I don’t think this book has all that much to do with the loss of traditional courtship mores in which women are expected to be passive and demure. You’ll notice that the reason this book has spread like wildfire because of its popularity among bourgeoisie mothers–women already living a fairly staid, conservative lifestyle. This tells me that the book is not so much about our longer for gender rituals as it is about sterile sex and the way it brutalizes us. Danger and ambiguity is essential to the erotic, and without children, we turn to much less productive ways of instilling it–brutality, pain, and yes, hyper-gendered sexual norms.

    • Zachary says:

      Interesting thesis. Sex without fecund “dangers” of child-birth and child-rearing necessitate leather and dramatic acts of submission. So, it’s like the Folsom Street Fair for tube-tied soccer moms? Humanae Vitae rears its relevant head.

    • Angelico Nguyen, Esq., OP says:

      While I don’t agree with (or maybe just don’t understand) the statement that ‘danger and ambiguity is essential to the erotic’, I have to admit that imagining counterfactual worlds where sex is either always sterile, or always fertile, does have a sort of cold-shower effect.

    • Clare, I was thinking the same thing. Thanks for this post, JOB.

      On a somewhat related note, prostitute “reveals” shocking information: that her clients are “bad in bed.”

      Sad as it is, that comment actually made me burst out laughing. I’m too lazy to tease out the connections there, but I think they’re there.

    • The Duffer says:

      re: danger and ambiguity…

      I think we have a thesis on our hands. I’m inclined to agree.

      • I mean for most of human history sex was, for women, literally a life and death situation. Pregnancy was peril and there was a pretty good chance that you could die giving birth. It was inherently dramatic, the decision to “do it.” now it’s…safe. If only we could go back to the good old days!

        • Angelico Nguyen, Esq., OP says:

          Russian Roulette is not the same without a gun.

        • The Duffer says:

          Sex is still sort of life and death for the Duffers. If death by childbirth is not a likely scenario, potential pregnancy does bring the challenge of redevising our lives every other year or so to accommodate new people. An old way of being dies, a new one begins.

          Not to mention that my life will not be my own for a minimum of two years. I hate the concept of pregnancy as parasite and host (because it ignores the salve of mother/child bonding), but truly, another individual takes up residence in my body. Then it eats me. There’s a kind of death in that too.

          I don’t take sex lightly–though I do think it’s funny sometimes. There’s always a week or two out of the month that are something like hovering over the edge of a precipice. Do you free-fall or do you hold? This is what I think Clare means by danger and ambiguity. It certainly negates the need in me to seek out more “exciting” expressions of my sexuality.

          Regarding traditional gender roles, I agree with Clare on this one too. It does not just come down to Mad men. Sterile couples do not require traditional gender roles. And if gender roles took on heightened proportions in the middle of the 20th century, I think a lot of that had to do with the mainstreaming of contraception and industrialization while women were not yet working outside the home.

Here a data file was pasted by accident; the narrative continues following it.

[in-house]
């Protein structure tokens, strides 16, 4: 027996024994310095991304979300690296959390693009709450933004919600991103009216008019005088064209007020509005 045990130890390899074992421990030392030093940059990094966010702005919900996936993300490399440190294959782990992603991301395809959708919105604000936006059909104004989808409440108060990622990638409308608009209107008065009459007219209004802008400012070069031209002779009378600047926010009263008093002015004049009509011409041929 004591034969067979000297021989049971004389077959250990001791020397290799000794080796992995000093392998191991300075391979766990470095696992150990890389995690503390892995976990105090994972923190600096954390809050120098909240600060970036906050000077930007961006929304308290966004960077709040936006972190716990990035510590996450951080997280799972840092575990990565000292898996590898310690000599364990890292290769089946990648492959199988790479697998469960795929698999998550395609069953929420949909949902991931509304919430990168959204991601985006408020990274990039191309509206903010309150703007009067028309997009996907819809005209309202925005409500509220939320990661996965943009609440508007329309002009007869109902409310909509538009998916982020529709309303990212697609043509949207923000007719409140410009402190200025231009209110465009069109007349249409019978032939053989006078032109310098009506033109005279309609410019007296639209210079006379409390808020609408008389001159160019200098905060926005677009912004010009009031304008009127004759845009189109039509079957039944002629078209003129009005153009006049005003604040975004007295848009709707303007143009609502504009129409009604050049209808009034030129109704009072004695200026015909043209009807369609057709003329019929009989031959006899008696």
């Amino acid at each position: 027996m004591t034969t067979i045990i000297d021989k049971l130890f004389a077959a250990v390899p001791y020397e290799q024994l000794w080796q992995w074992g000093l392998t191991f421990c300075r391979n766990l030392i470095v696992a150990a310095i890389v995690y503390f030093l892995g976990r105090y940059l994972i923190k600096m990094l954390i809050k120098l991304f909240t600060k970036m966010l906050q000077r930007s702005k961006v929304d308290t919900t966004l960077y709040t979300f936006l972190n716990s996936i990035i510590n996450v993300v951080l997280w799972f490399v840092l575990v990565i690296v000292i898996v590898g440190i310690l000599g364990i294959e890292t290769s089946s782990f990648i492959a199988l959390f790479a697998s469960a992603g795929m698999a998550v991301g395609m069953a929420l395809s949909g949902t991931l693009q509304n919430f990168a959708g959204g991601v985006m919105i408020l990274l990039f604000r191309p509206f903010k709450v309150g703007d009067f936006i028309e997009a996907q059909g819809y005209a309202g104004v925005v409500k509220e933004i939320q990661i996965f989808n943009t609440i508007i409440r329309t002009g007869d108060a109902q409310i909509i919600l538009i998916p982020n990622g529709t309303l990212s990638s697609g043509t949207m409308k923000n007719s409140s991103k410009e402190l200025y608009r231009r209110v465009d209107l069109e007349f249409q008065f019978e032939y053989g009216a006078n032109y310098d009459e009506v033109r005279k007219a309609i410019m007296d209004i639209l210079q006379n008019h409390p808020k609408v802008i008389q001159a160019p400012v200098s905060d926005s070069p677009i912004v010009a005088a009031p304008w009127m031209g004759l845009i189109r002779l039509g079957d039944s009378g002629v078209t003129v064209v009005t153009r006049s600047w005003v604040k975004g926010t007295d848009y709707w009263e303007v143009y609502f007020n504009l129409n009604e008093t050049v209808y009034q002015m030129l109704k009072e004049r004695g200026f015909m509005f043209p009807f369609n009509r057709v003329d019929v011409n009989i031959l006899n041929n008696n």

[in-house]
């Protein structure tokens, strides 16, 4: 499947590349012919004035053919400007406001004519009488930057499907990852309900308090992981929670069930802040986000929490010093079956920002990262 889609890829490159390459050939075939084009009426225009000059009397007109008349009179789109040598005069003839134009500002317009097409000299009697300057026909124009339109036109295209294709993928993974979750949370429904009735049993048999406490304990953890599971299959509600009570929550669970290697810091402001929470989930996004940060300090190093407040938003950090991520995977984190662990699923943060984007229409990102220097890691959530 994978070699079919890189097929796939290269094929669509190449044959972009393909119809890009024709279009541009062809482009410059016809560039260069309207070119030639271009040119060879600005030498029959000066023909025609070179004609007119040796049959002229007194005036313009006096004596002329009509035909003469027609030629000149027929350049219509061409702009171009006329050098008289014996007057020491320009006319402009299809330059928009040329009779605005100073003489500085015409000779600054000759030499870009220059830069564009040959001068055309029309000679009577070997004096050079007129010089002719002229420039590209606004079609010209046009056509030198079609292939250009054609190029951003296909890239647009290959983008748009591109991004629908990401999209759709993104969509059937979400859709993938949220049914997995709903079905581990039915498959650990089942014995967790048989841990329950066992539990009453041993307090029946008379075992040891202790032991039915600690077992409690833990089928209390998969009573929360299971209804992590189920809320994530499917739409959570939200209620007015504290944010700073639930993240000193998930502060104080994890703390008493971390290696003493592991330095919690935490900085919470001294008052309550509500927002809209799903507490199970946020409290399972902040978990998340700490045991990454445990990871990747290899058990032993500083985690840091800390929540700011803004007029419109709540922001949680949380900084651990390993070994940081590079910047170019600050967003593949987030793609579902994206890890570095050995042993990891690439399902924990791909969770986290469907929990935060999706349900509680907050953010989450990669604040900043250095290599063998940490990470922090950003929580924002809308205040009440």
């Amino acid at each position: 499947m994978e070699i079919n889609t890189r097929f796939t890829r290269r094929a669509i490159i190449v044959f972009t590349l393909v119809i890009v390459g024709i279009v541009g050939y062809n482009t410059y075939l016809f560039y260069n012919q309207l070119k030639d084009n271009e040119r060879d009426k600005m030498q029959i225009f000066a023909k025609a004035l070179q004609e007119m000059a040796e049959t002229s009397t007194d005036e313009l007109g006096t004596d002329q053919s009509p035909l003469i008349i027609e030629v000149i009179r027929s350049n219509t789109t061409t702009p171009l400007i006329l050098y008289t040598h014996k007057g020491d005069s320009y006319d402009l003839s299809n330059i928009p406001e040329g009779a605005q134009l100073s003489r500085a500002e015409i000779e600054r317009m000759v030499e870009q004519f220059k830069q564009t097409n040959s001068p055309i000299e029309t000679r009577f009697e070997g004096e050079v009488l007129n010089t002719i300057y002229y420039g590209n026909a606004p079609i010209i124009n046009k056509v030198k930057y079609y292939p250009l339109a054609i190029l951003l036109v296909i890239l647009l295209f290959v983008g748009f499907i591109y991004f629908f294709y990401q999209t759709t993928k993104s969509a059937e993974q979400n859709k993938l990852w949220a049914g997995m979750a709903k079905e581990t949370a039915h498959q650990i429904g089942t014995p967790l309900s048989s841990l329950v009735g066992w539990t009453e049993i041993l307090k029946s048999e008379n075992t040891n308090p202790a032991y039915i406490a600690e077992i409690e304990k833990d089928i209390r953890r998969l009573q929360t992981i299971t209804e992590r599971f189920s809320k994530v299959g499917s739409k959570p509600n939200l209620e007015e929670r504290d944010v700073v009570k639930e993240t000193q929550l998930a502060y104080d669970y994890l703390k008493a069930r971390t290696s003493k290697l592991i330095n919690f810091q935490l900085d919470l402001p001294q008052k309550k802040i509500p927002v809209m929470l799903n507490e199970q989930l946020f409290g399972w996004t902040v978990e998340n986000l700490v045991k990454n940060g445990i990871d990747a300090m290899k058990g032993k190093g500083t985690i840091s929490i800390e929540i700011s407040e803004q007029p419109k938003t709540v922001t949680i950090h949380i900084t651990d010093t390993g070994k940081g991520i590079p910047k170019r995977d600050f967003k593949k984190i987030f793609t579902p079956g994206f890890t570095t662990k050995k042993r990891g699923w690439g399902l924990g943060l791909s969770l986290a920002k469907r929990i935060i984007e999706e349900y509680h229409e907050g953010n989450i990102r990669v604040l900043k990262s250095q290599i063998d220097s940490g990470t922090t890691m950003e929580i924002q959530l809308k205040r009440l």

If you’re a woman and you’re wondering what to do with your life now that you’re not having a lot of babies, you might spend extra time on your appearance, you might plan cocktail parties, you might embrace a “manner” of femininity and delicacy in order to counteract the loss of your fertility, or at least to maintain the impression that your presence in the workforce is not required. I think of fifties femininity as sort of a false femininity. Being a woman was never so luxurious as that before.

          Gender roles enter the family by necessity when contraception is removed from the picture. I will breastfeed the baby, and do things in the house where the child is. Husband will take care of the dangerous things that require ladders and so forth. But as far as an innate longing for gender roles goes–I think not. Unless gender roles are necessitated by the demands of parenthood, they can come off as playacting–especially for a woman–who no longer “bears” the hallmark of her gender.

          • Matthew Lickona says:

            Amazing, as I’m reading this, Pandora has pulled up Frank Sinatra’s “Wives and Lovers,” recorded 1964:

            (B. Bacharach, H. David)
            [Recorded June 12, 1964, Los Angeles]

            Hey, little girl, comb your hair, fix your make-up, soon he will open the door,
            Don’t think because there’s a ring on your finger, you needn’t try any more.
            For wives should always be lovers too,
            Run to his arms the moment that he comes home to you.
            I’m warning you,
            Day after day, there are girls at the office and the men will always be men,
            Don’t stand him up, with your hair still in curlers, you may not see him again.
            Wives should always be lovers too,
            Run to his arms the moment he comes home to you.
            He’s almost here, hey, little girl, better wear something pretty,
            Something you wear to go to the city,